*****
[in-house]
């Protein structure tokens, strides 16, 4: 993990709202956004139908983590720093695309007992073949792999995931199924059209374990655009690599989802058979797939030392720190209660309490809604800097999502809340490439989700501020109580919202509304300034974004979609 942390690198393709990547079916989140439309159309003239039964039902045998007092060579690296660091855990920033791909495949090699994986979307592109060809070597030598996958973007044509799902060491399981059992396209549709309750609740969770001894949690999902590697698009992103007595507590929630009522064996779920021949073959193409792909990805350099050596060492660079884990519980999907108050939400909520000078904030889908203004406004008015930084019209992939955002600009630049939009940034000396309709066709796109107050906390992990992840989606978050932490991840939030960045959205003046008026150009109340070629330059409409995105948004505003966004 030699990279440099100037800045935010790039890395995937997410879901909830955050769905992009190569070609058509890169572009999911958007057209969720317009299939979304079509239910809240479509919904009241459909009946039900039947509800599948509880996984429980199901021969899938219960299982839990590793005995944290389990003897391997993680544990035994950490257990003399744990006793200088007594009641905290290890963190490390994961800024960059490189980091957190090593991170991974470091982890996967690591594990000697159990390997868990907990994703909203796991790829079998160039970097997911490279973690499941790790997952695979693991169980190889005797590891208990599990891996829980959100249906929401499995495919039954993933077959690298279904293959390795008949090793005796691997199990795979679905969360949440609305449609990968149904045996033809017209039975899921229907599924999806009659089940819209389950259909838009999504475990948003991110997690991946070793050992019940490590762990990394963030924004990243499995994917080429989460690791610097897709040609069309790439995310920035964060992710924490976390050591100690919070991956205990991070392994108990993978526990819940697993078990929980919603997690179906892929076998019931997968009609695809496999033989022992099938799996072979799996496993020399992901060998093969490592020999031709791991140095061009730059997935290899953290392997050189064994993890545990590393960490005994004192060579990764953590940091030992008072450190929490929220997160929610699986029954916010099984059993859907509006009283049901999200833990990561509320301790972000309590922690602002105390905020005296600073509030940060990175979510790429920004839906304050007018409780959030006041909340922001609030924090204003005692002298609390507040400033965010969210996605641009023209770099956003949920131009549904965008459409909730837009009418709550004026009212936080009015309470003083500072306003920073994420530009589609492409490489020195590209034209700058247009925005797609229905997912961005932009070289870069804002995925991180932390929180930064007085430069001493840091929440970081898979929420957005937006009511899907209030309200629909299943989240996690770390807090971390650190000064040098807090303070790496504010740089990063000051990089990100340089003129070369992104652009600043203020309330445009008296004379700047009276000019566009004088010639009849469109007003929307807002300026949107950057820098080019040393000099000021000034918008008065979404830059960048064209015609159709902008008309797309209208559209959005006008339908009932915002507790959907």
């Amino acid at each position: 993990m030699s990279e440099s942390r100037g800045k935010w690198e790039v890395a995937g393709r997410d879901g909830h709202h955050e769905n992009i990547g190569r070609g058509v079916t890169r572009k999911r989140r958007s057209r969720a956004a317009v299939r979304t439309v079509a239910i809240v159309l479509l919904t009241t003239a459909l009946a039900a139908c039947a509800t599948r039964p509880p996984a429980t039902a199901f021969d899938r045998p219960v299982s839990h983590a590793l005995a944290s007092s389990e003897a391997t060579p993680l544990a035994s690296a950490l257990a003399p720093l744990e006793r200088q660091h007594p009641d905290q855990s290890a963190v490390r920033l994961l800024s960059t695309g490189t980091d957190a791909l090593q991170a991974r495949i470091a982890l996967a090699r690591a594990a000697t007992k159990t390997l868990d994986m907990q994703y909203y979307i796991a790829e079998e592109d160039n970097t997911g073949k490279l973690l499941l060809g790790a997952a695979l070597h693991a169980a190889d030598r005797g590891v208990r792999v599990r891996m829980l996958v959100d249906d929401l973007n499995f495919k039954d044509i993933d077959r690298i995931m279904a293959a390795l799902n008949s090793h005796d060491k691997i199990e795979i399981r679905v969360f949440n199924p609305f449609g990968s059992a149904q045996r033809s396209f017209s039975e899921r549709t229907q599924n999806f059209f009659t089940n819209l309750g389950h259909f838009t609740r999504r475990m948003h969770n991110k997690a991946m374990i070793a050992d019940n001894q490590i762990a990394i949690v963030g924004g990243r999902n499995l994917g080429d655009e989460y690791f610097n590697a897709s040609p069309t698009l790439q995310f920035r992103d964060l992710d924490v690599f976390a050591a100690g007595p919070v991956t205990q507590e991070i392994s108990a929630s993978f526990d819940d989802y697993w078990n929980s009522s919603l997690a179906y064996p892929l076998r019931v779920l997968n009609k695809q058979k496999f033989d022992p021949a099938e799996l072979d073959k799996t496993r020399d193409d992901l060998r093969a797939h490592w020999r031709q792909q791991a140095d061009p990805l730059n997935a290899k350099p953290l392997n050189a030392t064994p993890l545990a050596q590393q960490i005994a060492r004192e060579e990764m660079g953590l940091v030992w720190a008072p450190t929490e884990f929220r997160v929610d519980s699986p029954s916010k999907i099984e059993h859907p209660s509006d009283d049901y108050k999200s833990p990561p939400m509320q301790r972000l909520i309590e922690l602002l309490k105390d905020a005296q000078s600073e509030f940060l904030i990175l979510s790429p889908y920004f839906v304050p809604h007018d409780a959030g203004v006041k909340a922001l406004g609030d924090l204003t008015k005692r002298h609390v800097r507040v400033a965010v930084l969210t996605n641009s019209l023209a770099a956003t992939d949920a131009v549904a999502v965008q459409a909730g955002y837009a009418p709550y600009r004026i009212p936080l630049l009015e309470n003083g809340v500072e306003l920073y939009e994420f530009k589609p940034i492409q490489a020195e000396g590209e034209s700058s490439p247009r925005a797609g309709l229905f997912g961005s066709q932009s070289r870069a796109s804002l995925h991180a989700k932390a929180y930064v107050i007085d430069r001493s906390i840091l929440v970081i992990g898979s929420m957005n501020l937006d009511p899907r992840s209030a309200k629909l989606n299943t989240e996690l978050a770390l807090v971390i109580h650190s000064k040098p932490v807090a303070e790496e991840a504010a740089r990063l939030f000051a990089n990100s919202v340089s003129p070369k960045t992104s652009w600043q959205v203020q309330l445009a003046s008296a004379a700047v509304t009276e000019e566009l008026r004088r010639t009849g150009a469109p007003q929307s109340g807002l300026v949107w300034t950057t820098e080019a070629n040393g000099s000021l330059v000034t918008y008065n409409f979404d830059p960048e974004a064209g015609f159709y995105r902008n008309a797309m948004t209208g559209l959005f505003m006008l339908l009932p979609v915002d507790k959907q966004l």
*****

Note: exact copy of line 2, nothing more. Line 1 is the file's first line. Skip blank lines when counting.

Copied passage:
């Protein structure tokens, strides 16, 4: 993990709202956004139908983590720093695309007992073949792999995931199924059209374990655009690599989802058979797939030392720190209660309490809604800097999502809340490439989700501020109580919202509304300034974004979609 942390690198393709990547079916989140439309159309003239039964039902045998007092060579690296660091855990920033791909495949090699994986979307592109060809070597030598996958973007044509799902060491399981059992396209549709309750609740969770001894949690999902590697698009992103007595507590929630009522064996779920021949073959193409792909990805350099050596060492660079884990519980999907108050939400909520000078904030889908203004406004008015930084019209992939955002600009630049939009940034000396309709066709796109107050906390992990992840989606978050932490991840939030960045959205003046008026150009109340070629330059409409995105948004505003966004 030699990279440099100037800045935010790039890395995937997410879901909830955050769905992009190569070609058509890169572009999911958007057209969720317009299939979304079509239910809240479509919904009241459909009946039900039947509800599948509880996984429980199901021969899938219960299982839990590793005995944290389990003897391997993680544990035994950490257990003399744990006793200088007594009641905290290890963190490390994961800024960059490189980091957190090593991170991974470091982890996967690591594990000697159990390997868990907990994703909203796991790829079998160039970097997911490279973690499941790790997952695979693991169980190889005797590891208990599990891996829980959100249906929401499995495919039954993933077959690298279904293959390795008949090793005796691997199990795979679905969360949440609305449609990968149904045996033809017209039975899921229907599924999806009659089940819209389950259909838009999504475990948003991110997690991946070793050992019940490590762990990394963030924004990243499995994917080429989460690791610097897709040609069309790439995310920035964060992710924490976390050591100690919070991956205990991070392994108990993978526990819940697993078990929980919603997690179906892929076998019931997968009609695809496999033989022992099938799996072979799996496993020399992901060998093969490592020999031709791991140095061009730059997935290899953290392997050189064994993890545990590393960490005994004192060579990764953590940091030992008072450190929490929220997160929610699986029954916010099984059993859907509006009283049901999200833990990561509320301790972000309590922690602002105390905020005296600073509030940060990175979510790429920004839906304050007018409780959030006041909340922001609030924090204003005692002298609390507040400033965010969210996605641009023209770099956003949920131009549904965008459409909730837009009418709550004026009212936080009015309470003083500072306003920073994420530009589609492409490489020195590209034209700058247009925005797609229905997912961005932009070289870069804002995925991180932390929180930064007085430069001493840091929440970081898979929420957005937006009511899907209030309200629909299943989240996690770390807090971390650190000064040098807090303070790496504010740089990063000051990089990100340089003129070369992104652009600043203020309330445009008296004379700047009276000019566009004088010639009849469109007003929307807002300026949107950057820098080019040393000099000021000034918008008065979404830059960048064209015609159709902008008309797309209208559209959005006008339908009932915002507790959907």